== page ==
Spring turned to summer, the world transformed from buds and blossoms into a great green mass, breathing and teeming with life. School was out. They had each other’s company all day, everyday. They made their own swimming hole by building a small dam on one of the little streams that danced through their property. Naked and alone, Allison and Jack splashed around, getting some relief from the heat and making some of their own. They screened in their porch and slept outside every night, serenaded by the lullabies that the woods provided.
And just as quickly as it came, summer was gone. The days got shorter and the nights turned cool. Jack was back to grading homework and preparing lesson plans. They moved their bed back inside and watched in wonder as Mother Nature got dressed in her autumn finery. For Allison, it was a revelation, an explosion of color the likes of which she had never seen, or even contemplated. She rambled through the woods, exulting in the myriad of reds, oranges and yellows. She danced under the trees as they dropped their leaves, like a child splashing about in the rain.
The first snow of winter was mild, a white dusting on the skeletal remains of the trees. Soon the entire world was blanketed with a thick layer of snow. But even this could not temper her passion for her surroundings. She ventured out some mornings, snowshoes strapped to her feet, marvelling in the silence that only winter can bring. But many days she was just as happy to stay inside, keeping their house cozy and warm, cooking hearty soups and stews on the old wood stove. She felt as if they were insulated from all of the harsh realities of the world, enveloped in their own little cocoon.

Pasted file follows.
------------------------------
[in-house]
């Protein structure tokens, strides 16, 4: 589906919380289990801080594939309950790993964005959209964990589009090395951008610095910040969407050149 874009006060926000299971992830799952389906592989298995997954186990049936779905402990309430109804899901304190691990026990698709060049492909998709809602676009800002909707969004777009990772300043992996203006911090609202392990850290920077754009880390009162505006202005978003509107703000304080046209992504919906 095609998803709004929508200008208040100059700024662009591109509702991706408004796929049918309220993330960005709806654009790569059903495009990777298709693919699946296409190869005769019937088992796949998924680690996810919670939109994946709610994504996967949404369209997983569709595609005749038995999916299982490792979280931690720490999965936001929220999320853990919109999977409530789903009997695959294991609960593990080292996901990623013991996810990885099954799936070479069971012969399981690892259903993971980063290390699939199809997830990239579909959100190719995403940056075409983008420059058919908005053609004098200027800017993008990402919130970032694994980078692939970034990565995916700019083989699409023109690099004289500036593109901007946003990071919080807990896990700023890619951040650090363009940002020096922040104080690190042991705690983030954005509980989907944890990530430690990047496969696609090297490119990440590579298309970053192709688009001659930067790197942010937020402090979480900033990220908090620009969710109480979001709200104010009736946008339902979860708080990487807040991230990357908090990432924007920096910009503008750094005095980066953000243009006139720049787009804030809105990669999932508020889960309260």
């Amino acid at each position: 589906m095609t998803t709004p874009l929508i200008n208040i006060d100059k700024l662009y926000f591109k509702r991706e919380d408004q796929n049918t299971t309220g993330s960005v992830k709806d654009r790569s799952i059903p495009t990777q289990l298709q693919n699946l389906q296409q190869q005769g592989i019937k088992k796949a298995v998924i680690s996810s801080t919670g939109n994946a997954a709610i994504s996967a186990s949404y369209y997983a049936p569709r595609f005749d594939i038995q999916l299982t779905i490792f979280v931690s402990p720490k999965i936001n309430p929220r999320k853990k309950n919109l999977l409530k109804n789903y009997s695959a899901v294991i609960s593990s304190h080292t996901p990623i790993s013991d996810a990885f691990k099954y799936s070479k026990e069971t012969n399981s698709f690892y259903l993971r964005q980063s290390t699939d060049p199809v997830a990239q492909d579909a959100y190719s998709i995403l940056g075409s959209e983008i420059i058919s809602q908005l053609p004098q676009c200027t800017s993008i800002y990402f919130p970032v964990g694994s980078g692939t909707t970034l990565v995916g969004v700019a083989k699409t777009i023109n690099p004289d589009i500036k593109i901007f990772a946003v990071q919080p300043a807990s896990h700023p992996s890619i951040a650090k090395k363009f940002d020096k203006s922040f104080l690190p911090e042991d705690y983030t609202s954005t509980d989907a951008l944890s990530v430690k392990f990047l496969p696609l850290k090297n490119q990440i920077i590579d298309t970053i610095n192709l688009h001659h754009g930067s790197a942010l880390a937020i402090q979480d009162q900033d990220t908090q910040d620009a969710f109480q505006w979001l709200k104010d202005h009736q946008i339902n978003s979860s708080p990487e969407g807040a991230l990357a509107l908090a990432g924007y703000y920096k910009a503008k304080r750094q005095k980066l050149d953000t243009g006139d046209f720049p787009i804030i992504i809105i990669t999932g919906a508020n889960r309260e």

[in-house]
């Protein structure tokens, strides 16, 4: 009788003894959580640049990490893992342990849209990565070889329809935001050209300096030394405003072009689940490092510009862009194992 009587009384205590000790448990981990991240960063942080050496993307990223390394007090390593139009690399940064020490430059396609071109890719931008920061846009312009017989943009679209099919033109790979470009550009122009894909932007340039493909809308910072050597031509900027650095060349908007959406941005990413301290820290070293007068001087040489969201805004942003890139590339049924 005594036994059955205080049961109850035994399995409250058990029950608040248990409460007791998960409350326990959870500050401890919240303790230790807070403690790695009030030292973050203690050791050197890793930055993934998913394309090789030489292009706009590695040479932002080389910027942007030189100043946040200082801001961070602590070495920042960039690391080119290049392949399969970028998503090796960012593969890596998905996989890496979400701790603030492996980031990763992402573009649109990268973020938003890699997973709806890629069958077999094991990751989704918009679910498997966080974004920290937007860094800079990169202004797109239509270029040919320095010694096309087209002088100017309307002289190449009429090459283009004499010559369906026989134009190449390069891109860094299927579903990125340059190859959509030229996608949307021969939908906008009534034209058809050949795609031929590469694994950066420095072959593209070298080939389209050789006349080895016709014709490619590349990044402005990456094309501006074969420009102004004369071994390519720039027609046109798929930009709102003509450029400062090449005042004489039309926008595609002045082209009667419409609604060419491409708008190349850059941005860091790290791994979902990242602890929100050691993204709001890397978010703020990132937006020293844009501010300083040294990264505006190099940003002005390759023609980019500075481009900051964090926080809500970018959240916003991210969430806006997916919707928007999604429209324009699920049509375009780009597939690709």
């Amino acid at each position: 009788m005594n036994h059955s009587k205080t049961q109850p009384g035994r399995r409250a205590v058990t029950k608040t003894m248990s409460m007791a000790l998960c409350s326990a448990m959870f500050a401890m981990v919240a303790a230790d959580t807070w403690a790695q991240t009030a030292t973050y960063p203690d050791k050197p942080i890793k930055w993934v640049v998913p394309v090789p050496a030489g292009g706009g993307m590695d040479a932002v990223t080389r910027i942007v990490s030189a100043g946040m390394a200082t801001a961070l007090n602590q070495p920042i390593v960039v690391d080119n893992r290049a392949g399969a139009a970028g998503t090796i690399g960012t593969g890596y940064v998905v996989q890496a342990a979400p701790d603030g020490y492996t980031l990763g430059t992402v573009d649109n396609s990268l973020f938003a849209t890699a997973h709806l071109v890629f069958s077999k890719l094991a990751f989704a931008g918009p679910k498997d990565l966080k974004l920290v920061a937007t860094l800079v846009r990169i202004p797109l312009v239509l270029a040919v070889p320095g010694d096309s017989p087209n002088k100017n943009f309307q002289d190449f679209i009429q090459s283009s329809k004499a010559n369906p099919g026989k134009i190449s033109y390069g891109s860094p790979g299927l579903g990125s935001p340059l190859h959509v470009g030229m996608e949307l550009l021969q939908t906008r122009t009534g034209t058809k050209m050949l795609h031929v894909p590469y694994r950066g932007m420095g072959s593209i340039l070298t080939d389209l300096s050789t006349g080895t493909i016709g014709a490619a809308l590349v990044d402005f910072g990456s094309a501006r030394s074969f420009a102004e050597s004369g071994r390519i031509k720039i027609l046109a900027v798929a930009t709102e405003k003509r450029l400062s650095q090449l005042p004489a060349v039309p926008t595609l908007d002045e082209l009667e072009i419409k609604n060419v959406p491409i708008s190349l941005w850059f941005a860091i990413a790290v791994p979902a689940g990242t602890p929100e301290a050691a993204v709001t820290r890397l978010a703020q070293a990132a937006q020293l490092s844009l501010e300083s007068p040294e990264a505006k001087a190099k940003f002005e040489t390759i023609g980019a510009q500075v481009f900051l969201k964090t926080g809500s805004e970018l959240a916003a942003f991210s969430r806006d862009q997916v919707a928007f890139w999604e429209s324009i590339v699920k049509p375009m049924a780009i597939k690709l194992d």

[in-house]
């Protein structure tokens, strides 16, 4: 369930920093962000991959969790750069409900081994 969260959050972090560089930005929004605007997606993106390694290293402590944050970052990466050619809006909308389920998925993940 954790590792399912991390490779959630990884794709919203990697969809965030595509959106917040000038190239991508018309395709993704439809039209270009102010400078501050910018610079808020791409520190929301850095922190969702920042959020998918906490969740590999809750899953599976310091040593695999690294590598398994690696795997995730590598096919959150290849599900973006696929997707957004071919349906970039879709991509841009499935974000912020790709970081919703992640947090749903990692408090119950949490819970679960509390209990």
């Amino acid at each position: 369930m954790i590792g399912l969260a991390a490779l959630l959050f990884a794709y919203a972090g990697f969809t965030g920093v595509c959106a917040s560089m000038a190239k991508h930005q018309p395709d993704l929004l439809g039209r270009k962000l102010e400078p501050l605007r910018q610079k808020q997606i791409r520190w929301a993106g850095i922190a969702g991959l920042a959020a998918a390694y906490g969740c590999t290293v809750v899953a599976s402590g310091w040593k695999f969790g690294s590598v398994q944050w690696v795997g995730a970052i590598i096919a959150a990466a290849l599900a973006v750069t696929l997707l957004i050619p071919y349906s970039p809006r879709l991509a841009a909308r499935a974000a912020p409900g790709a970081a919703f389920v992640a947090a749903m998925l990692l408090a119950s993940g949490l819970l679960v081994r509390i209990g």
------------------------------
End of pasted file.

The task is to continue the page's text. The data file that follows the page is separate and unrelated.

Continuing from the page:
But no one is ever safe from the world.
Without power and phone, she had clung to the hope that Jack had ridden out the ice storm at school, or with his parents. But it wasn’t just the power and phone lines that came down. All over the state, thousands of majestic, towering trees, ensconced in a thick cuff of ice, had buckled under the added weight and crashed down, crushing whatever, or whoever, was in their wake.